Skip to main content

Opinion On the Trans Mountain pipeline and climate alike, Trudeau’s credibility is shot

When Britain’s The Guardian newspaper last month opted to re-examine the way it writes about climate-related issues, it decided a whole new vocabulary was needed to underscore the urgency of dealing with the environmental time bomb facing the planet.

“The phrase ‘climate change’, for example, sounds rather passive and gentle when what scientists are talking about is a catastrophe for humanity,” editor-in-chief Katharine Viner explained in designating “climate emergency, crisis or breakdown” as the preferred terms now.

For the same reason, the term “global warming” was replaced by “global heating” in the pages of the London-based publication. Warming sounds almost pleasant; heating sounds scary.

Story continues below advertisement

The Guardian is not the first to embrace a more emotionally charged climate-related vocabulary, but in doing so, it helped open a new front in this political war. For the left, politicians who continue to speak in the euphemisms of climate change are simply not to be trusted.

It was inevitable, then, that Prime Minister Justin Trudeau’s government would take the opportunity to pander by adopting a motion on Monday declaring that “Canada is in a national climate emergency” requiring even deeper cuts to its carbon emissions than the country has committed to making under the Paris accord. Of course, Monday’s motion is non-binding and amounts to a symbolic gesture that fools no one except the truly gullible.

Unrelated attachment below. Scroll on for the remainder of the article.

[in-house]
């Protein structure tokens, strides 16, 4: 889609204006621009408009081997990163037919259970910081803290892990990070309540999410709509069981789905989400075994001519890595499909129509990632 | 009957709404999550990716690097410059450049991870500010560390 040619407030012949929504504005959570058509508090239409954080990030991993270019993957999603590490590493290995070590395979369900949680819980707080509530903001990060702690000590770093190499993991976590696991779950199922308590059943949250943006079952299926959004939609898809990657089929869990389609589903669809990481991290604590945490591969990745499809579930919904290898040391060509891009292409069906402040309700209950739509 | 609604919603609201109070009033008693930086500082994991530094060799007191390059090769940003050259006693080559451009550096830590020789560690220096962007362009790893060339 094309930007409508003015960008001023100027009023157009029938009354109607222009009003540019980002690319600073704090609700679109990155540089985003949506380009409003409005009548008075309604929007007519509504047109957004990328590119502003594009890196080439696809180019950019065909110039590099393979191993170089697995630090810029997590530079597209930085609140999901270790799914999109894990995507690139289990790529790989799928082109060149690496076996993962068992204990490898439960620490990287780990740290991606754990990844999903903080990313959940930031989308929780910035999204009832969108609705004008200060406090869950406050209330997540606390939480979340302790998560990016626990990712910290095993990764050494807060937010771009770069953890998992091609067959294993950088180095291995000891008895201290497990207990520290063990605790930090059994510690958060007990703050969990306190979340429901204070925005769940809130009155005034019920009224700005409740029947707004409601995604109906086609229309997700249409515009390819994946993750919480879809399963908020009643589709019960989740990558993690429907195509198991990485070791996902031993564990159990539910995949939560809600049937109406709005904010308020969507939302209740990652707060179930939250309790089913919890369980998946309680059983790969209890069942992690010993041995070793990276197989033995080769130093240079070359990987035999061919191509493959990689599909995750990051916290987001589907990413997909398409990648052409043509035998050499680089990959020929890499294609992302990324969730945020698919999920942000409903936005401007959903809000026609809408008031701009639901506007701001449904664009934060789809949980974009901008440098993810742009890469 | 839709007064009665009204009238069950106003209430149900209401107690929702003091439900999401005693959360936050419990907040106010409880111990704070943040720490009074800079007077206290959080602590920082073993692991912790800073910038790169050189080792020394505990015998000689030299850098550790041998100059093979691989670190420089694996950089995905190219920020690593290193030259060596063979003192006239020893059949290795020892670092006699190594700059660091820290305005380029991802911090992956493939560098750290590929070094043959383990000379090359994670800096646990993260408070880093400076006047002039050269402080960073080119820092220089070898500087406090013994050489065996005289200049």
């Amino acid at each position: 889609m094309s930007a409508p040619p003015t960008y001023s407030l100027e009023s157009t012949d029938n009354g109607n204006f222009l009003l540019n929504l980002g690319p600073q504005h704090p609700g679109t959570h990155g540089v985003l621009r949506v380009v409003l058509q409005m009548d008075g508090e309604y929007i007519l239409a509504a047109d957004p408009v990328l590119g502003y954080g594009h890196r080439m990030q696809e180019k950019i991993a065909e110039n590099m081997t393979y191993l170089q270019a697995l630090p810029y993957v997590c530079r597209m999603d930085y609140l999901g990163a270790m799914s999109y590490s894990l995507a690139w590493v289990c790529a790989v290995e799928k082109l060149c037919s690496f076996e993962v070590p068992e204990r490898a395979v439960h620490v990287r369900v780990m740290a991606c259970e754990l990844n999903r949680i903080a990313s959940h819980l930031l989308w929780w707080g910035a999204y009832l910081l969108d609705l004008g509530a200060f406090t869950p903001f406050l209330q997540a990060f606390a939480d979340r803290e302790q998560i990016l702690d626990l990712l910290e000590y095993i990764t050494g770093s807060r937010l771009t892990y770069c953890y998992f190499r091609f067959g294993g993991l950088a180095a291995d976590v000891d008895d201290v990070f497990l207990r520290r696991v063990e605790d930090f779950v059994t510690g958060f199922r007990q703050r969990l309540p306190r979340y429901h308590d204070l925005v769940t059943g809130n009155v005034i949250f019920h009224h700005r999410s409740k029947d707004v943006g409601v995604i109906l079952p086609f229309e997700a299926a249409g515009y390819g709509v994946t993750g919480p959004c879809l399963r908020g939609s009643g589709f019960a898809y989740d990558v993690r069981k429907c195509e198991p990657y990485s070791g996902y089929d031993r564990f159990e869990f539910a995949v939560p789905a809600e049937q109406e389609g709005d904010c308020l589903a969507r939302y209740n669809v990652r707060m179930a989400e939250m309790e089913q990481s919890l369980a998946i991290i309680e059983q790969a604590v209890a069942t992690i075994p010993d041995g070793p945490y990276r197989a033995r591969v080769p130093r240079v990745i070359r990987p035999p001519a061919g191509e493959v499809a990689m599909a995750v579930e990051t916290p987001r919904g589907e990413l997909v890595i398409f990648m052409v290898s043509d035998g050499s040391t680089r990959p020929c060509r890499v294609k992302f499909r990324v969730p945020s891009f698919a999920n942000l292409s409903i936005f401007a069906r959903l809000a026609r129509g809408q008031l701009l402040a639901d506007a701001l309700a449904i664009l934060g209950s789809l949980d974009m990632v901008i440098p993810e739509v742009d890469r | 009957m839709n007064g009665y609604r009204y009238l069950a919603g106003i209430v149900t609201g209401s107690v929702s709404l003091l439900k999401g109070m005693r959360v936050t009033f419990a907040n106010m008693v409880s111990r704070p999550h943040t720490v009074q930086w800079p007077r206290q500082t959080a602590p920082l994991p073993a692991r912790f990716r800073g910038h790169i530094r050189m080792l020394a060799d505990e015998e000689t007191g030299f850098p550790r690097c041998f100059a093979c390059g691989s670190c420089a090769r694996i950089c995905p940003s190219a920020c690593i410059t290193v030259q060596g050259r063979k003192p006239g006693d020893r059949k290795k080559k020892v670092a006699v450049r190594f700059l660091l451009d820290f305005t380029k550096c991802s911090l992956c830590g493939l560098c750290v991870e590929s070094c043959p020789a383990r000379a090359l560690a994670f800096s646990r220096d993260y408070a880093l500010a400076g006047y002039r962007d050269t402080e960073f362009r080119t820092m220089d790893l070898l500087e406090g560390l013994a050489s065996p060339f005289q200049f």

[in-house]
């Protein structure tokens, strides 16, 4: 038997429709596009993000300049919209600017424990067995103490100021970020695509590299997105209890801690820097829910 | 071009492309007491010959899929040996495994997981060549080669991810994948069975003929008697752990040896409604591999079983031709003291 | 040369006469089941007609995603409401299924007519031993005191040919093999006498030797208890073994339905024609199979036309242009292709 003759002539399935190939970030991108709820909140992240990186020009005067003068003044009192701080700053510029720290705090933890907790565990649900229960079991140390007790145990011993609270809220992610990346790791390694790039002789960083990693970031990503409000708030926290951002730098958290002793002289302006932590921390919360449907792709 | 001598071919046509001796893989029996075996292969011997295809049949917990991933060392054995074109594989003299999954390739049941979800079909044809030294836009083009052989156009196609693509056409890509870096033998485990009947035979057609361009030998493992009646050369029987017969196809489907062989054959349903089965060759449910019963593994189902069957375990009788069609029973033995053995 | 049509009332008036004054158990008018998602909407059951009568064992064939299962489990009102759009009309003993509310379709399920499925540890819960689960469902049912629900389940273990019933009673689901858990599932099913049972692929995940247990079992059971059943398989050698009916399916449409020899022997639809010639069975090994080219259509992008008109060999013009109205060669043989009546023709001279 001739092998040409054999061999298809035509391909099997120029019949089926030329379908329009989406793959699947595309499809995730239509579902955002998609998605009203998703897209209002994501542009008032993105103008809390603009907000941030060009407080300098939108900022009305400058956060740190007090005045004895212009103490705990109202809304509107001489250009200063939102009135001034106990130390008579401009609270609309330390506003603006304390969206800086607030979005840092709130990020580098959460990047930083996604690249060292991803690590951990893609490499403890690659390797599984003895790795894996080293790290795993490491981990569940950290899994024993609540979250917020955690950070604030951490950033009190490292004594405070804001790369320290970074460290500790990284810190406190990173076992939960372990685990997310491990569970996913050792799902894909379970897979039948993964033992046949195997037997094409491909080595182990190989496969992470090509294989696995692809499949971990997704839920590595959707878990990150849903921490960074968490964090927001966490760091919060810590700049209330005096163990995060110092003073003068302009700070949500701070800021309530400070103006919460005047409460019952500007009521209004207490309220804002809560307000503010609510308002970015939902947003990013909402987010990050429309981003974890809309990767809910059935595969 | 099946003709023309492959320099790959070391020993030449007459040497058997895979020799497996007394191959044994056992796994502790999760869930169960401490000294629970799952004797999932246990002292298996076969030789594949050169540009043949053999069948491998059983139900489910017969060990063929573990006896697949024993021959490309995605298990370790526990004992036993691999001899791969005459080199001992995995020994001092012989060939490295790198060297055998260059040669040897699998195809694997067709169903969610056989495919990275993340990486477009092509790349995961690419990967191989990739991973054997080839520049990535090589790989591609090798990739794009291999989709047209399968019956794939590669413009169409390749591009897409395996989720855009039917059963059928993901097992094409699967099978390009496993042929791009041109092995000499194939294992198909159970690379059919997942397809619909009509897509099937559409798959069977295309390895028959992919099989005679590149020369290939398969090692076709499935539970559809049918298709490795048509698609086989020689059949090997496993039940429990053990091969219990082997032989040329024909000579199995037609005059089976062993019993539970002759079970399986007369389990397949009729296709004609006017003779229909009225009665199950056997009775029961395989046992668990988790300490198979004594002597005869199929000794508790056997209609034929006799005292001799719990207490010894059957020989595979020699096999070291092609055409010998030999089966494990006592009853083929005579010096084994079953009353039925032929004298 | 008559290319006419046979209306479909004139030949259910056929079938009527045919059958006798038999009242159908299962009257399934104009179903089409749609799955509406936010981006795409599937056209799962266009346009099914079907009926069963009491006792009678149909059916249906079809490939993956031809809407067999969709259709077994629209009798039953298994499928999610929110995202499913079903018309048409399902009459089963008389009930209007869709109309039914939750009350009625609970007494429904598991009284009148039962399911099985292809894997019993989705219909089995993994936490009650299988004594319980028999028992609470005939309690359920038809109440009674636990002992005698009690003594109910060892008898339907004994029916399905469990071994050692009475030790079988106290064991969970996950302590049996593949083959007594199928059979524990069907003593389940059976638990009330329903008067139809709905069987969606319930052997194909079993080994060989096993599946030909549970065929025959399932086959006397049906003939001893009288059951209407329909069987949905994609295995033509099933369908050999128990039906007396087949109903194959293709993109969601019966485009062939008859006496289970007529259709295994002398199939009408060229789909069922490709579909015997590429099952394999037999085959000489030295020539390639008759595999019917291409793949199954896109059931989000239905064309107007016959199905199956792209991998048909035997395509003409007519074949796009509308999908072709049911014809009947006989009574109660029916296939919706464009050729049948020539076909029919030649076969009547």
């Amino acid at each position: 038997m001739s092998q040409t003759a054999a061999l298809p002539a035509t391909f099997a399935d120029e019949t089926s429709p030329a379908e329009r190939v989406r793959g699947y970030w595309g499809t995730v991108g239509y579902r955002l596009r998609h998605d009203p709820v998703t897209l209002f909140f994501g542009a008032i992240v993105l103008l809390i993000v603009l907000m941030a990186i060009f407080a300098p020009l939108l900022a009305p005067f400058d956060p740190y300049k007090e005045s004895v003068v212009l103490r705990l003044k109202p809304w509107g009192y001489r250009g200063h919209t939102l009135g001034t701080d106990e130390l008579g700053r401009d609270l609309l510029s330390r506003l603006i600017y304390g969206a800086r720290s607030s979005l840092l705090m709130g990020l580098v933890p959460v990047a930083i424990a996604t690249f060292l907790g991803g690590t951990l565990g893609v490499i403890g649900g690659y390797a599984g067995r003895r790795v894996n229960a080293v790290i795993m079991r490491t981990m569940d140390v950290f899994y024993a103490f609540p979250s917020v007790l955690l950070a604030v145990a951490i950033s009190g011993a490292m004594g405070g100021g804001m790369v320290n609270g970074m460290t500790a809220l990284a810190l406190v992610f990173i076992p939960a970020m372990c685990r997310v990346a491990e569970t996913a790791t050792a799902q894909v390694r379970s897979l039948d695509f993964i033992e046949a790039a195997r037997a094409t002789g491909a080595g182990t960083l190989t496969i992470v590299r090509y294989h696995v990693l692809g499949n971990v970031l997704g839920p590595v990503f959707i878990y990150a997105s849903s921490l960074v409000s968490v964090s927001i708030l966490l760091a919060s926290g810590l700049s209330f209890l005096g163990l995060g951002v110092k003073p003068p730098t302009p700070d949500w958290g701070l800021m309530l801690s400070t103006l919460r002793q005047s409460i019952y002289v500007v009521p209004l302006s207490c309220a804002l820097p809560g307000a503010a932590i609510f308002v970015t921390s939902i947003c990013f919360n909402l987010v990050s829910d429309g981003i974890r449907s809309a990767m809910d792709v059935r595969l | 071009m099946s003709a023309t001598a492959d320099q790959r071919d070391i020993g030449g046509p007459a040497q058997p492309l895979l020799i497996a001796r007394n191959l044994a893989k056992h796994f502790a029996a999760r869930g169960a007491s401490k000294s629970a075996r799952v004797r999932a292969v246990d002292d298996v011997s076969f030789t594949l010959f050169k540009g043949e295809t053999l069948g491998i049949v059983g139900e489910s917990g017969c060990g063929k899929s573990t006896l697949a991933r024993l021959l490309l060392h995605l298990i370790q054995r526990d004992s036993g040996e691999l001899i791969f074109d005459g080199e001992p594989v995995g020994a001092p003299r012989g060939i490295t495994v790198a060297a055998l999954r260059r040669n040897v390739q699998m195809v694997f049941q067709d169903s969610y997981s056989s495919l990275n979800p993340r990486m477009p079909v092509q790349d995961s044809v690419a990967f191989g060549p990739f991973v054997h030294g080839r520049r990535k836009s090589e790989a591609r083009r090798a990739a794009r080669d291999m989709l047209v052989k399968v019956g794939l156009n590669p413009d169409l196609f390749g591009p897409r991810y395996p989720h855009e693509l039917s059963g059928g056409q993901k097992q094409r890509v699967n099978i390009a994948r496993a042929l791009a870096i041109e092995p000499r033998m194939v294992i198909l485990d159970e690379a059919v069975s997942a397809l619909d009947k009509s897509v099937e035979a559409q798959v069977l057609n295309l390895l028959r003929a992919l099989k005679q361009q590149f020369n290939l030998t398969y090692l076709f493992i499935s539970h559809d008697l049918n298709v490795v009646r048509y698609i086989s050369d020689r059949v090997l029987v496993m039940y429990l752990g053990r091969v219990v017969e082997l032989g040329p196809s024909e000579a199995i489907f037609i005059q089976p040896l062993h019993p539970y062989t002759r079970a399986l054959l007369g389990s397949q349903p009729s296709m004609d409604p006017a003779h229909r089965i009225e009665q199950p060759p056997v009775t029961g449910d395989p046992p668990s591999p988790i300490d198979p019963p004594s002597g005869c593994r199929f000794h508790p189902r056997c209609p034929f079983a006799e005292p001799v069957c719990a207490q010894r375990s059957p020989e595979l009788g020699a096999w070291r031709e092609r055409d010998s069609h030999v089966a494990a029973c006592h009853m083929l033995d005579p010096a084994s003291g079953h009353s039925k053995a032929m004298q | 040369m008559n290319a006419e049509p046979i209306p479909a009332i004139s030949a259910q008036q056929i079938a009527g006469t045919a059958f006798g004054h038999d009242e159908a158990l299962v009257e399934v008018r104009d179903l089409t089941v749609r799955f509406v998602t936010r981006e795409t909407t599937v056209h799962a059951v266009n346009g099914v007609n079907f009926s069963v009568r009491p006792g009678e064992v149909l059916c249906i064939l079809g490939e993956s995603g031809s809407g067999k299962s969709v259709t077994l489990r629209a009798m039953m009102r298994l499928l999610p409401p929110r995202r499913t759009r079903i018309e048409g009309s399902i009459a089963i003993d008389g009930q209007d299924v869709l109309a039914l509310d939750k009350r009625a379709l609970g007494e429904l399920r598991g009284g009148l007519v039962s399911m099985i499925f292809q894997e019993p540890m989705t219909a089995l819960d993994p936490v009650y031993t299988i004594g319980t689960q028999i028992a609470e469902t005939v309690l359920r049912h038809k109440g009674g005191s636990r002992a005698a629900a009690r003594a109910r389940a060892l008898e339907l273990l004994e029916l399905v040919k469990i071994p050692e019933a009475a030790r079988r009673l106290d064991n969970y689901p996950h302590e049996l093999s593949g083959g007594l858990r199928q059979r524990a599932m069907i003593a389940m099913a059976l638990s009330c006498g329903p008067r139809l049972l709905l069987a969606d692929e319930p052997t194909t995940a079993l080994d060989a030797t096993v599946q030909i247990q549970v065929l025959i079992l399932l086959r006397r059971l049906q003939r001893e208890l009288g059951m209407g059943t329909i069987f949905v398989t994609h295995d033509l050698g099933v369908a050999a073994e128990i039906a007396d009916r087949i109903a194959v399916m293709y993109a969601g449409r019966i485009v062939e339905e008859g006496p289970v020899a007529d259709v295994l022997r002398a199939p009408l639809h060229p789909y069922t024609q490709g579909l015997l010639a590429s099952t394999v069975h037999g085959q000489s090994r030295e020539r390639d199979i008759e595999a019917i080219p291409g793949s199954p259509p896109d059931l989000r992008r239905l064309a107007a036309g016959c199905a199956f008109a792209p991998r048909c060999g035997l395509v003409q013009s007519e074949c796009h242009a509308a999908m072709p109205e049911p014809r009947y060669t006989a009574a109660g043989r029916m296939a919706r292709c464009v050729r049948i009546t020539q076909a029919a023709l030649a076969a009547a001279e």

Editorial: Ottawa approves a pipeline. Now it has to actually build it

Opinion: Balancing climate and energy policy, the Trans Mountain pipeline is the right decision for Canada

Opinion: Questions on Trans Mountain, USMCA and ethics could decide Liberals’ fate in fall election

Protesters take part in a pipeline expansion demonstration in downtown Vancouver on June 18, 2019.

Jonathan Hayward/The Canadian Press

Canada is not even on track to meet its existing emissions target of a 30-per-cent reduction in greenhouse gases (GHG) below 2005 levels by 2030, much less in a position to promise even deeper cuts. Besides, by reapproving the Trans Mountain pipeline expansion project on Tuesday, the Trudeau government has all but acknowledged Canada will fall short of its Paris commitment.

And therein lies the rub. The Prime Minister has so tried to play both sides of the Trans Mountain issue that neither proponents nor opponents of TMX believe him any more. Those who favour the project doubt this Prime Minister will ever let TMX be built; the project’s opponents don’t think he’s serious about meeting Canada’s Paris accord targets. What’s clear is that Canada cannot at once be in “a national climate emergency” and approve a project that, whether Mr. Trudeau admits it or not, is aimed at boosting oil production in Alberta.

In an accompanying press release on Tuesday, the Trudeau government insisted “the project and any growth in oil and gas production associated with the project are not likely to increase emissions above Alberta’s 100 million tonnes legislated cap on annual oil sands emissions.” But Alberta is still a long way from reaching that cap. And if it does, the rest of the country would need to make such drastic GHG cuts to compensate that their economies might crater.